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Smoke and steam rise from a coal-fired power plant in Germany. Photo: Oliver Berg/picture alliance via Getty Images

The concentration of carbon dioxide, the main, long-lived greenhouse gas causing global climate change, in Earth's atmosphere has reached new heights, according to scientists at Scripps Institution of Oceanography.

Why it matters: The new reading of 415.26 parts per million (ppm) on May 11 was the first daily baseline at Hawaii's Mauna Loa Observatory to eclipse 415 ppm. That observatory has kept long-term record of carbon dioxide in the atmosphere since 1958. That data, known as the Keeling Curve, traces the continuous increase in the amount of this greenhouse gas in the Earth's atmosphere since the Industrial Revolution.

  • Other observatories around the world also track this increase, which mainly results from burning fossil fuels, deforestation and other human activities. Studies of so-called proxy records detailing the composition of the atmosphere throughout Earth's history show that carbon dioxide levels are now at their highest point in at least 800,000 — and possibly as many as 3 million — years.

Details: The daily carbon dioxide milestone is largely symbolic, as peaks tend to occur in the Northern Hemisphere each spring. Scientists pay more attention to longer-term trends, rather than the daily data.

  • "The average growth rate is remaining on the high end," says Ralph Keeling, director of Scripps Institution of Oceanography's CO2 program, via Twitter. Keeling's father, Charles, began the original CO2 observations in Hawaii.
  • "The increase from last year will probably be around three parts per million whereas the recent average has been 2.5 ppm," Keeling said.

The big picture: Scientists have warned that if the world is to limit global warming to 1.5°C, or 2.7°F, above pre-industrial levels, then sharp emissions cuts have to begin in the next few years, with the world headed for negative emissions — meaning more carbon dioxide is removed by the planet's oceans, forests and other systems — than is emitted by the end of the century.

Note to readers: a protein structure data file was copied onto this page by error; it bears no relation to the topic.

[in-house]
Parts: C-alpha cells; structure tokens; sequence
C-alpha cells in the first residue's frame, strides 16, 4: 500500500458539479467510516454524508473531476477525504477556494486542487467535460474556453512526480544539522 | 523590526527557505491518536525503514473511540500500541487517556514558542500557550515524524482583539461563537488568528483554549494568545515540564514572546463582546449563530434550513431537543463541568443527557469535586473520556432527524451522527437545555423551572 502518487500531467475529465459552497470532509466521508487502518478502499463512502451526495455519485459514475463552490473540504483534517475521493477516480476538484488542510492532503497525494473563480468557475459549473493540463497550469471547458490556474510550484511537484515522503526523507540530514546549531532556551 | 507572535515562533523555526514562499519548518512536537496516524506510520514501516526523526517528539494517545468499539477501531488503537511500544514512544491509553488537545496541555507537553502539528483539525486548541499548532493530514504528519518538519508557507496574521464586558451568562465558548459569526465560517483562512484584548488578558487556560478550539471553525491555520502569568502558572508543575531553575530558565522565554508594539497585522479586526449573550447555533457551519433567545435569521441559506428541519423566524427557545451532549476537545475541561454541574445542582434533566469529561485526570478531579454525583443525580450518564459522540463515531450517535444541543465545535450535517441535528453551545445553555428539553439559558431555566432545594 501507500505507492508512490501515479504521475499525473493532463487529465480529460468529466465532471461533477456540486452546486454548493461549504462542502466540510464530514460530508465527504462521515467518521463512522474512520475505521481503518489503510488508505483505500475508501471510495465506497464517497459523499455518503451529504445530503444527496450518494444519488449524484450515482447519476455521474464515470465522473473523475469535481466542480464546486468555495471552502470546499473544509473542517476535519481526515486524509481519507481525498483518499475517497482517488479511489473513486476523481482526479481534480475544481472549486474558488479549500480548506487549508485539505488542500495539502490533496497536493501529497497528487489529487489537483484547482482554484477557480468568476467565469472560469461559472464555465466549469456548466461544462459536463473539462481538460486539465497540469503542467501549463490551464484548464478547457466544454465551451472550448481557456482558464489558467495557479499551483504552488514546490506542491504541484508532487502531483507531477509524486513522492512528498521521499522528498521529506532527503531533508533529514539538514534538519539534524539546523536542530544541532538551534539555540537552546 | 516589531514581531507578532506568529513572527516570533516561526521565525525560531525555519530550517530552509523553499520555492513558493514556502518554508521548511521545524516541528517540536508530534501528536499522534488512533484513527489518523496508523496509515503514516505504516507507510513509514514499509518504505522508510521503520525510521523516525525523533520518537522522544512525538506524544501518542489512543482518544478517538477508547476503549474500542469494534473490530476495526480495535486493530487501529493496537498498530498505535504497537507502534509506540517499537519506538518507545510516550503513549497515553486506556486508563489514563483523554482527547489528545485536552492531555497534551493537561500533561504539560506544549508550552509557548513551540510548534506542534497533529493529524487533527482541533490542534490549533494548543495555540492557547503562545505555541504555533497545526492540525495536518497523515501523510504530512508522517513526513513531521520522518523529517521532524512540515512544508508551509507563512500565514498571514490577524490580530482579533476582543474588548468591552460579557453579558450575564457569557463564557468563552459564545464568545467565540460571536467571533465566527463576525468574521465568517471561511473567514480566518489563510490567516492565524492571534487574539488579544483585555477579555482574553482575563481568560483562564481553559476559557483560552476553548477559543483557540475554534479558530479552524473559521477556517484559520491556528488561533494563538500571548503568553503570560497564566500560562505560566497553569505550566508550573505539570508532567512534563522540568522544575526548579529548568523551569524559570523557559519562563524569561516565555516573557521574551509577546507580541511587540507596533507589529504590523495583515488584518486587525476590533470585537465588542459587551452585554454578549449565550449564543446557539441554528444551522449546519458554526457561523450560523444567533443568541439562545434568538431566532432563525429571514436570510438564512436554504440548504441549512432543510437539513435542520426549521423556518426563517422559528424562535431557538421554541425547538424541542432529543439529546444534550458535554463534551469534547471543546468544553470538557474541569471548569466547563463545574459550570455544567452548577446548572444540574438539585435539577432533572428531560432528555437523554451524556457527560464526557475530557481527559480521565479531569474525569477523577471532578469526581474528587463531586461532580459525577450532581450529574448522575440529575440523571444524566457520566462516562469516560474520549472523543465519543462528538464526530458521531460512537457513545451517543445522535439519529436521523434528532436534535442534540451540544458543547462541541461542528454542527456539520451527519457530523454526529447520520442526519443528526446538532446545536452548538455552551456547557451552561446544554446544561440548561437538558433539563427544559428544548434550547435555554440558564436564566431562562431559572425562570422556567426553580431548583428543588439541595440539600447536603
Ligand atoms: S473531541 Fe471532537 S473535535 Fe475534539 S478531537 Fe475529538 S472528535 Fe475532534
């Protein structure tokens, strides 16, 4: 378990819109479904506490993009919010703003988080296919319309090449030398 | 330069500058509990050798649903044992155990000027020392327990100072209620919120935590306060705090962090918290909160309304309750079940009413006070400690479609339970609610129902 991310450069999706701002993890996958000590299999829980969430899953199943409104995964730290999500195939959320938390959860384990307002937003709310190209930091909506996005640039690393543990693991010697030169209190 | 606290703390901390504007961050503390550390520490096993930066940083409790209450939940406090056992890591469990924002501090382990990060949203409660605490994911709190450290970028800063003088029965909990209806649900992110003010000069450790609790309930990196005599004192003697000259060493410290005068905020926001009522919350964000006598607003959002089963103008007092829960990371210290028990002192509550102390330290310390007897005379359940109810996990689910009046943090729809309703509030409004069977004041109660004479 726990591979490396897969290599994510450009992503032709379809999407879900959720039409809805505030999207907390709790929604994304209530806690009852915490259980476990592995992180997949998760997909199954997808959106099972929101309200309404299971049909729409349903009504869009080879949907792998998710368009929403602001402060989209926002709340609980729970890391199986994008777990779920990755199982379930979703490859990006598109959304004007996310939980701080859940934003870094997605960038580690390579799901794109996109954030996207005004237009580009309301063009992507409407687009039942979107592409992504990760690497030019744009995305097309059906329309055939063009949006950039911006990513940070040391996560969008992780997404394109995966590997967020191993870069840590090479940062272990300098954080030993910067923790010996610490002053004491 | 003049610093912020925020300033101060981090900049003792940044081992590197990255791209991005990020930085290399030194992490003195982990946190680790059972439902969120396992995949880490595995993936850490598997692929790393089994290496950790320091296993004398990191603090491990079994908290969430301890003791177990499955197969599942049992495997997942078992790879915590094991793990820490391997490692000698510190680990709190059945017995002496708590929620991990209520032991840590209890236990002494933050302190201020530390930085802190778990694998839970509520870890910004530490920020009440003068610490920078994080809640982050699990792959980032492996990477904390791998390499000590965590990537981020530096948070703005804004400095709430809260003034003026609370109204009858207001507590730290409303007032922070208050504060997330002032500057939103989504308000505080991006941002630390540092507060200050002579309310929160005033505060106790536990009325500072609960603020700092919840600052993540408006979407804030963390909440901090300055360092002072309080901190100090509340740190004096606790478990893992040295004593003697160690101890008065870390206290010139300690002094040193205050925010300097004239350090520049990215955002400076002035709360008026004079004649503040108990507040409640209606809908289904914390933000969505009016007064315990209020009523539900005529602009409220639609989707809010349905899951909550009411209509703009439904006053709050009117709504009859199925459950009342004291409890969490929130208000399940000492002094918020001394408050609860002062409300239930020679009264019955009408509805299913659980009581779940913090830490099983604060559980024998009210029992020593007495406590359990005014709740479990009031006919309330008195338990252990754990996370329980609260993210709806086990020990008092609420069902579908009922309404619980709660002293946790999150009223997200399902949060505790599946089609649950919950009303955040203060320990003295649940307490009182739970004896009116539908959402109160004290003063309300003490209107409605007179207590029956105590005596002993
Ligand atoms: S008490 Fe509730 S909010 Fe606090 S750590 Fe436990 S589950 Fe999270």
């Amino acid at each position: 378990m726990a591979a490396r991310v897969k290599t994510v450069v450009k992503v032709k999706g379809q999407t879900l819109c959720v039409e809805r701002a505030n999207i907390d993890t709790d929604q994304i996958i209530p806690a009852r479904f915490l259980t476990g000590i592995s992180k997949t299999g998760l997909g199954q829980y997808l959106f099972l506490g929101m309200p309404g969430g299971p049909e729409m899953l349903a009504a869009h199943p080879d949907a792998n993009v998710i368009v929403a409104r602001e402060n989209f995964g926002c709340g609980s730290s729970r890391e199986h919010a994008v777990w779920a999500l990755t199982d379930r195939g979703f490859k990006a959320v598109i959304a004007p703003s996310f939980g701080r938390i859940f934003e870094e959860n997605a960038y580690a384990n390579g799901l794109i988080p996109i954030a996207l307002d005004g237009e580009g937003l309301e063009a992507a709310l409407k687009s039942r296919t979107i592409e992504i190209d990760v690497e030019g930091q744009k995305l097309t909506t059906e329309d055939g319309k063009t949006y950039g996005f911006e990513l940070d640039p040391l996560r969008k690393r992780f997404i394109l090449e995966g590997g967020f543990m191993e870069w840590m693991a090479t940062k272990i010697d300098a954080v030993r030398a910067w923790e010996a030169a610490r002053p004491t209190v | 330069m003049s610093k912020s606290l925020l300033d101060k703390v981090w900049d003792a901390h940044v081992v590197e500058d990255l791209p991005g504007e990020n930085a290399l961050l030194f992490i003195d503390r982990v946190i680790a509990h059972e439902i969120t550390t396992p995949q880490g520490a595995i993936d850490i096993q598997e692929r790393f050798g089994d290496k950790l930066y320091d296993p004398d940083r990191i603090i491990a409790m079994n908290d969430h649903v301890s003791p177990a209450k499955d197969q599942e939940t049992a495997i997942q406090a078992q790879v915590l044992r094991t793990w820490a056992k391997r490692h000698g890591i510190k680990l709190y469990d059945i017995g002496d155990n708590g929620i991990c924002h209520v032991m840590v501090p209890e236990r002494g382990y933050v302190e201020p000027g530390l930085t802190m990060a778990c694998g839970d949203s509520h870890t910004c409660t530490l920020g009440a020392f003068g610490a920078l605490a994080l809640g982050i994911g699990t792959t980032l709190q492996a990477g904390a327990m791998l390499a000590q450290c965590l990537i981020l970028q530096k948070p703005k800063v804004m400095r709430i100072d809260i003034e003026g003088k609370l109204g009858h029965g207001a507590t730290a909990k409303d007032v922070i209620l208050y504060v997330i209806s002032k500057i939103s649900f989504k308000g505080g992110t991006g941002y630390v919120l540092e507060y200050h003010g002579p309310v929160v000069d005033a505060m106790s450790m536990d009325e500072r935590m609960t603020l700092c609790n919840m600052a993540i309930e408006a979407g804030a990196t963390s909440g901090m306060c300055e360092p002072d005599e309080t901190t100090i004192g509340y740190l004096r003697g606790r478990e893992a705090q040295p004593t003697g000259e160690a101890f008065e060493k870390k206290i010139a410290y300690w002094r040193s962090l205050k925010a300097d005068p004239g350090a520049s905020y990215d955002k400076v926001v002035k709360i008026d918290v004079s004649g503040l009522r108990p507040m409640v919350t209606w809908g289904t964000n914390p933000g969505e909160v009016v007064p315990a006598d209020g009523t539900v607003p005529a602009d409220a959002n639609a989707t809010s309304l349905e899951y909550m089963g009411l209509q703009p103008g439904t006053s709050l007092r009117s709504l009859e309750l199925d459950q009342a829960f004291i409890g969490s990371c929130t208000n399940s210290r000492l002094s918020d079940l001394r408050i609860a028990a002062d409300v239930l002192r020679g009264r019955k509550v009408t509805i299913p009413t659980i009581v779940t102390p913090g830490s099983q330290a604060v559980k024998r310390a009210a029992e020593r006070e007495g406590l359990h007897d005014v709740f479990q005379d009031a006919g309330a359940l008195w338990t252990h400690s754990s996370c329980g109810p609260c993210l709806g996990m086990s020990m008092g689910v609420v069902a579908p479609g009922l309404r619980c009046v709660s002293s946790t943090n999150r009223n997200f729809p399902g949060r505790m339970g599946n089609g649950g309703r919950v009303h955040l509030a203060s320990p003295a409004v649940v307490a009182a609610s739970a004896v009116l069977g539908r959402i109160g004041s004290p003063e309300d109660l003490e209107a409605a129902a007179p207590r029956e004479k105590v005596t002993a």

• Otherwise Earth will see carbon dioxide concentrations exceeding 450 ppm, which will yield larger increases in global sea levels than we've seen so far, along with increasingly severe extreme weather events, such as heat waves and heavy precipitation events.

What's next: Scientists from Scripps and the National Oceanic and Atmospheric Administration will likely announce a new carbon dioxide monthly record in early June. A new annual figure will come out in early 2020.

Go deeper: Global carbon dioxide emissions reached record high in 2018

Go deeper

Federal judge says Florida ban on "sanctuary cities" racially motivated

Florida Gov. Ron DeSantis. Photo: Joe Raedle/Getty Images

A federal judge on Tuesday struck down parts of a Florida law aimed at banning local governments from establishing "sanctuary city" policies, arguing in part that the law is racially motivated and that it has the support of hate groups.

Why it matters: In a 110-page ruling issued Tuesday, U.S. District Judge Beth Bloom said the law — signed and championed by Gov. Ron DeSantis (R) — violates the Constitution's Equal Protection Clause because it was adopted with discriminatory motives.

Biden steps into the breach

Sen. Joe Manchin heads to a meeting with President Biden today. Photo: Kevin Dietsch/Getty Images

President Biden ramped up the pressure on his fellow Democrats Wednesday, calling a series of lawmakers to the White House in the hope of ending infighting and getting them in line.

Why it matters: Divisions within the party are threatening to derail Biden's top priorities. After several weeks of letting negotiations play out, the president is finally asserting his power to ensure his own party doesn't block his agenda.

2 hours ago - Politics & Policy

Scoop: Dems seek new green deal

Rep. Stephanie Murphy. Photo: Chip Somodevilla/Getty Images/Bloomberg via Getty Images

House Democrats discussed with President Biden on Wednesday a plan to exempt billions of dollars of new climate spending from his requirement that his $3.5 trillion "soft" infrastructure plan be offset with additional revenue.

Why it matters: The accounting proposal — a version of "dynamic scoring" — would dramatically lower the amount of taxes Democrats would need to raise while creating wiggle room to increase the ultimate size of the package.